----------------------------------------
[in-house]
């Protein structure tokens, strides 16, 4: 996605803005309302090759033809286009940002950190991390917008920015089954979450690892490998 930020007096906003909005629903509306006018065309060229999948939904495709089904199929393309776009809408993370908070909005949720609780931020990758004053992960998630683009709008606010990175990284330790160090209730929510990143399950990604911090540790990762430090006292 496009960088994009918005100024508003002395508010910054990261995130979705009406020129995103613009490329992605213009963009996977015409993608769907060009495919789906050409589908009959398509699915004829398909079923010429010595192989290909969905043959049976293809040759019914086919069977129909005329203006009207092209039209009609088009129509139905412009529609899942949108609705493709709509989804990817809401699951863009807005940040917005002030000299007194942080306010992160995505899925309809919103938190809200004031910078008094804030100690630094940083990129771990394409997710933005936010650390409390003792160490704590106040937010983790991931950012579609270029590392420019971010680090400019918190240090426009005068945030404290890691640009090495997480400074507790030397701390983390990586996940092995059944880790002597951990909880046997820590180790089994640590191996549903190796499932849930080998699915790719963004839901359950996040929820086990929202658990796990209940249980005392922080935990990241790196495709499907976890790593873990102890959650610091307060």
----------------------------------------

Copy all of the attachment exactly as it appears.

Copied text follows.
[in-house]
């Protein structure tokens, strides 16, 4: 996605803005309302090759033809286009940002950190991390917008920015089954979450690892490998 930020007096906003909005629903509306006018065309060229999948939904495709089904199929393309776009809408993370908070909005949720609780931020990758004053992960998630683009709008606010990175990284330790160090209730929510990143399950990604911090540790990762430090006292 496009960088994009918005100024508003002395508010910054990261995130979705009406020129995103613009490329992605213009963009996977015409993608769907060009495919789906050409589908009959398509699915004829398909079923010429010595192989290909969905043959049976293809040759019914086919069977129909005329203006009207092209039209009609088009129509139905412009529609899942949108609705493709709509989804990817809401699951863009807005940040917005002030000299007194942080306010992160995505899925309809919103938190809200004031910078008094804030100690630094940083990129771990394409997710933005936010650390409390003792160490704590106040937010983790991931950012579609270029590392420019971010680090400019918190240090426009005068945030404290890691640009090495997480400074507790030397701390983390990586996940092995059944880790002597951990909880046997820590180790089994640590191996549903190796499932849930080998699915790719963004839901359950996040929820086990929202658990796990209940249980005392922080935990990241790196495709499907976890790593873990102890959650610091307060």